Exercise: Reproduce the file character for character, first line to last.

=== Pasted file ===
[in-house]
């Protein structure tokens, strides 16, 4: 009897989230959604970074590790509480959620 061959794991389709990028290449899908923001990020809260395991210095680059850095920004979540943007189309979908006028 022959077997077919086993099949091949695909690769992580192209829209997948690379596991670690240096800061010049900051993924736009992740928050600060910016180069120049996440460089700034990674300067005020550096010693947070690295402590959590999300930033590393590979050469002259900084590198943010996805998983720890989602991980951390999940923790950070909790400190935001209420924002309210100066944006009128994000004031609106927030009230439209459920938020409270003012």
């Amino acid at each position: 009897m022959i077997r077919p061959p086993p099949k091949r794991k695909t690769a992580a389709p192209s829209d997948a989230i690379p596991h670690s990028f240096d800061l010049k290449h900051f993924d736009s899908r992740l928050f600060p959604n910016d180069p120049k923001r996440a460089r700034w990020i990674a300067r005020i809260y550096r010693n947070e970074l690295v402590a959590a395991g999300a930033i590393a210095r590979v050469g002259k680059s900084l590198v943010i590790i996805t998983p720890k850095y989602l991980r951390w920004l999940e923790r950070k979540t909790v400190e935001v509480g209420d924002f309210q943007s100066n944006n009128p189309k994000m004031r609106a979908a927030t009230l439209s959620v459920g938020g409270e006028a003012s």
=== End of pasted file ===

[in-house]
């Protein structure tokens, strides 16, 4: 009897989230959604970074590790509480959620 061959794991389709990028290449899908923001990020809260395991210095680059850095920004979540943007189309979908006028 022959077997077919086993099949091949695909690769992580192209829209997948690379596991670690240096800061010049900051993924736009992740928050600060910016180069120049996440460089700034990674300067005020550096010693947070690295402590959590999300930033590393590979050469002259900084590198943010996805998983720890989602991980951390999940923790950070909790400190935001209420924002309210100066944006009128994000004031609106927030009230439209459920938020409270003012």
């Amino acid at each position: 009897m022959i077997r077919p061959p086993p099949k091949r794991k695909t690769a992580a389709p192209s829209d997948a989230i690379p596991h670690s990028f240096d800061l010049k290449h900051f993924d736009s899908r992740l928050f600060p959604n910016d180069p120049k923001r996440a460089r700034w990020i990674a300067r005020i809260y550096r010693n947070e970074l690295v402590a959590a395991g999300a930033i590393a210095r590979v050469g002259k680059s900084l590198v943010i590790i996805t998983p720890k850095y989602l991980r951390w920004l999940e923790r950070k979540t909790v400190e935001v509480g209420d924002f309210q943007s100066n944006n009128p189309k994000m004031r609106a979908a927030t009230l439209s959620v459920g938020g409270e006028a003012s």